Know the history of Qutub Minar – how it was damaged not once but many a times. Also, why we, the general public are not allowed to enter the Minar

AndTV’s Razia Sultan is making sure we have in depth knowledge of the Slave dynasty which was ruled once by Razia Sultan, India’s first lady ruler. No wonder, the TV serial is also trying to give us insights about her predecessors Rukunuddin (her half-brother), Iltutmish (her father) and Qutub-din-Aibak (her maternal grandfather). What’s more, one of the episodes even showed Rukunuddin trying to destroy Qutub Minar built by her grandfather and completed by her father.

qutub minar delhi 002  Razia Sultan : The Not So Good Facts about Qutub Minar

Qutub Minar, the World’s Tallest Minar is an exceptional cenotaph of the Moslem rule in the Indian subcontinent. The famous Moorish traveller Ibn Batuta described the Minar as “one of the wonders of the world – which has no parallel in the lands of Islam”.

While, we are not sure whether the incident has some historical backing or is completely fictional, here we give you certain interesting facts about Qutub Minar especially with respect to the damage that the heritage has gone right from the initial days

In 1369, Lightning Destroyed the 4th Storey Completely

A victory tower (Fateh Burj), Qutub Minar’s work started in 1199 AD. However, it took 21 years for the completion of the first storey. Meanwhile, the initiator Qutub-din-Aibak died in 1210 and his successor that is his son-in-law Iltutmish decided to add 3 more storeys to the bottom storey. The entire four storey building got completed somewhere in and around 1220. Yes, originally Qutub Minar was only 4 storey building.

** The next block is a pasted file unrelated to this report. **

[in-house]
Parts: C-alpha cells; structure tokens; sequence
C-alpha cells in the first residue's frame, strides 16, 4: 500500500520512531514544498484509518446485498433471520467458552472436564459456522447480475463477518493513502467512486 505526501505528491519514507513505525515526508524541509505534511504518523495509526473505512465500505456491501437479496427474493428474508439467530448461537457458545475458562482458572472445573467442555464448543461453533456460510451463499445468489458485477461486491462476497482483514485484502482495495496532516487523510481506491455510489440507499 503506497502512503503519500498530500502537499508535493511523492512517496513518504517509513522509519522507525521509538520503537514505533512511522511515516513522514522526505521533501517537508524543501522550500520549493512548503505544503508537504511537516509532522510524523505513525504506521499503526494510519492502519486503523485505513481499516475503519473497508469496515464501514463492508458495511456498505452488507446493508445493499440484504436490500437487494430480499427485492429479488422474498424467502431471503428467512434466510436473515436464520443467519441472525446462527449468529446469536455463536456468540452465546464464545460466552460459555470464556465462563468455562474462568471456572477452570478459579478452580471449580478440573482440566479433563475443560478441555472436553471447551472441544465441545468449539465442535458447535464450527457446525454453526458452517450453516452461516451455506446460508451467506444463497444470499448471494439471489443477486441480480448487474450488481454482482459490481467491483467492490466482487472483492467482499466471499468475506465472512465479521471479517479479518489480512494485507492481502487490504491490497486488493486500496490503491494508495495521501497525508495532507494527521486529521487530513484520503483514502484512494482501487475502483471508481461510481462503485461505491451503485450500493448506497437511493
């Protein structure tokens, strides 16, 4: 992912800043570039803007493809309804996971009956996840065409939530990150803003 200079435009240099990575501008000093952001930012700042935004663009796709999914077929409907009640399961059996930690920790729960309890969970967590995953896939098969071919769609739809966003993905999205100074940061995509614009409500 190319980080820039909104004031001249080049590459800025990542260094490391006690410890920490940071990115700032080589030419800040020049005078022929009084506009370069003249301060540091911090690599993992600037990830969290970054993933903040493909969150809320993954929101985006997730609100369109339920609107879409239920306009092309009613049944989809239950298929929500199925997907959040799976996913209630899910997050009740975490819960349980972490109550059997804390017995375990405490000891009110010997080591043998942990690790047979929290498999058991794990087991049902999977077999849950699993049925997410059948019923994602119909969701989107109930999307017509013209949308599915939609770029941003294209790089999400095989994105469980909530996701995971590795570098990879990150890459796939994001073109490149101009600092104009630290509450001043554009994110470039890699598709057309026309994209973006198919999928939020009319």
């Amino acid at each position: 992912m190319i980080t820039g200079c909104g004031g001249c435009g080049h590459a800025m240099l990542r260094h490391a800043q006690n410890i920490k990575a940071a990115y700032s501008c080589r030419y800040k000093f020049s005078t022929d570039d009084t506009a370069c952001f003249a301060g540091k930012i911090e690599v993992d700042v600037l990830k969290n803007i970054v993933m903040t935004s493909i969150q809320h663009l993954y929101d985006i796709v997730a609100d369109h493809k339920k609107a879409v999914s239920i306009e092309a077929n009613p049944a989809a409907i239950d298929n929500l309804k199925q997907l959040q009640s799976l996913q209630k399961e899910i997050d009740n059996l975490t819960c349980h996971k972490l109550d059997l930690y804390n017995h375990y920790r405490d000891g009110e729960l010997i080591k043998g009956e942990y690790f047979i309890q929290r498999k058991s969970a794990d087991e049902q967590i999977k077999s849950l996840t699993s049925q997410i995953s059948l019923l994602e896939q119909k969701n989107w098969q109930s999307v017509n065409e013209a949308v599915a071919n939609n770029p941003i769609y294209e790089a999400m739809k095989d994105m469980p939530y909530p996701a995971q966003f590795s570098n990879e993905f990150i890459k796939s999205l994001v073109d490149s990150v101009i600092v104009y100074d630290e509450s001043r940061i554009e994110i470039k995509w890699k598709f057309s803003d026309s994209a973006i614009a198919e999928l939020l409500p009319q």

qutub minar design close view Razia Sultan : The Not So Good Facts about Qutub Minar

But somewhere in 1369, a heavy lightning smashed into the 4th storey of Qutub Minar destroying it completely. During this period Firoz Shah Tughlaq was the Emperor of Delhi. He immediately carried out the reconstruction work. What’s more, he not only reconstructed the 4th storey but also constructed a 5th storey. These two storeys can be easily identified as marbles were also used along with red sandstone. He had also built a cupola but it disappeared since it collapsed in the 1803 earthquake.

In 1503, it was hit by Earthquake

Then again the monument was hit by earthquake. It was however repaired by the then Sultan – Sikandar Lodi. Lodi again constructed the 4th and 5th storey by using marbles. The height of Qutub Minar after this rebuilt if you see was 72.55m as it included the cupola made by Firoz Shah Tughlaq. The upper diameter and base diameter was the same as of now i.e.2.7m and 14.4m.

qutub minar delhi facts Razia Sultan : The Not So Good Facts about Qutub Minar

In 1828, it was again hit by Earthquake again

During the decline of the Mughal era i.e. 1828, once again Qutub Minar was hit by an earthquake. It was in this earthquake the height of Minar reduced from 72.55m to 71.33m since the cupola at the apex was damaged in this earthquake.

qutub minar delhi 003  Razia Sultan : The Not So Good Facts about Qutub Minar

Major Robert Smith of the Bengal Engineers then carried out the reconstruction work with his skill and expertise. What’s more, he also added balustrades which were made in purely Gothic style and also an entrance gateway. These two innovative ideas have always been a topic of objection. Moreover, Smith had also constructed a kiosk. However, the kiosk appeared so incongruous that Lord Hardinge ordered its removal after 20 years i.e. in 1848.

Why the General Public Is Not Allowed to Enter Qutub Minar?

One Friday of December 1981, a tragic incident occurred inside the premises of the Minar and 45 people in the crowd of 300 to 400 people lost their lives in a stampede. On 4th December, a huge crowd entered the Minar in the morning, Now since, there was no entry fee on Fridays there was huge crowd than the other days.

qutub minar delhi 004 Razia Sultan : The Not So Good Facts about Qutub Minar

The only source of light inside the Qutub Minar was the bulbs. A sudden power-cut turned the interiors into darkness, which eventually led to a stampede. The confusion lasted for about 15 minutes and 45 lost their lives in the chaos. The interior of Qutub Minar have remained unreachable to the public ever since the fateful day.

Source and Reference: 1, 2,

Image Source: 1, 2, 3, 4, 5

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